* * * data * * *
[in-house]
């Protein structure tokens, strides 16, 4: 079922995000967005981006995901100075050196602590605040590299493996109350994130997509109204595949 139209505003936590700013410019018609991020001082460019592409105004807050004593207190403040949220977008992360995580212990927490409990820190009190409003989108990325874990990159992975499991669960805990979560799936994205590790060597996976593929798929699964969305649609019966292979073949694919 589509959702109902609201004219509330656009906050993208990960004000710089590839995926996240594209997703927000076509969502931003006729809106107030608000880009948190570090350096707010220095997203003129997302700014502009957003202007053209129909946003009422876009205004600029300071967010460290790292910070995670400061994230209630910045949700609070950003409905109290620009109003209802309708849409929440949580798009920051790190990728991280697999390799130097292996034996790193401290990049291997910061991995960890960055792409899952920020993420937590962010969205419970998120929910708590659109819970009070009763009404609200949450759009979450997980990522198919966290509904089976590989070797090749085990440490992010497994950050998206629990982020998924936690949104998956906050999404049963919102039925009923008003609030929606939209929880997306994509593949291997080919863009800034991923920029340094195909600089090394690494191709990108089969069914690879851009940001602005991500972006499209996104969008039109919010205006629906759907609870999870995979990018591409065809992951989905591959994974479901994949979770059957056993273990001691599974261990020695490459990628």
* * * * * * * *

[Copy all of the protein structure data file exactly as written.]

[in-house]
């Protein structure tokens, strides 16, 4: 079922995000967005981006995901100075050196602590605040590299493996109350994130997509109204595949 139209505003936590700013410019018609991020001082460019592409105004807050004593207190403040949220977008992360995580212990927490409990820190009190409003989108990325874990990159992975499991669960805990979560799936994205590790060597996976593929798929699964969305649609019966292979073949694919 589509959702109902609201004219509330656009906050993208990960004000710089590839995926996240594209997703927000076509969502931003006729809106107030608000880009948190570090350096707010220095997203003129997302700014502009957003202007053209129909946003009422876009205004600029300071967010460290790292910070995670400061994230209630910045949700609070950003409905109290620009109003209802309708849409929440949580798009920051790190990728991280697999390799130097292996034996790193401290990049291997910061991995960890960055792409899952920020993420937590962010969205419970998120929910708590659109819970009070009763009404609200949450759009979450997980990522198919966290509904089976590989070797090749085990440490992010497994950050998206629990982020998924936690949104998956906050999404049963919102039925009923008003609030929606939209929880997306994509593949291997080919863009800034991923920029340094195909600089090394690494191709990108089969069914690879851009940001602005991500972006499209996104969008039109919010205006629906759907609870999870995979990018591409065809992951989905591959994974479901994949979770059957056993273990001691599974261990020695490459990628």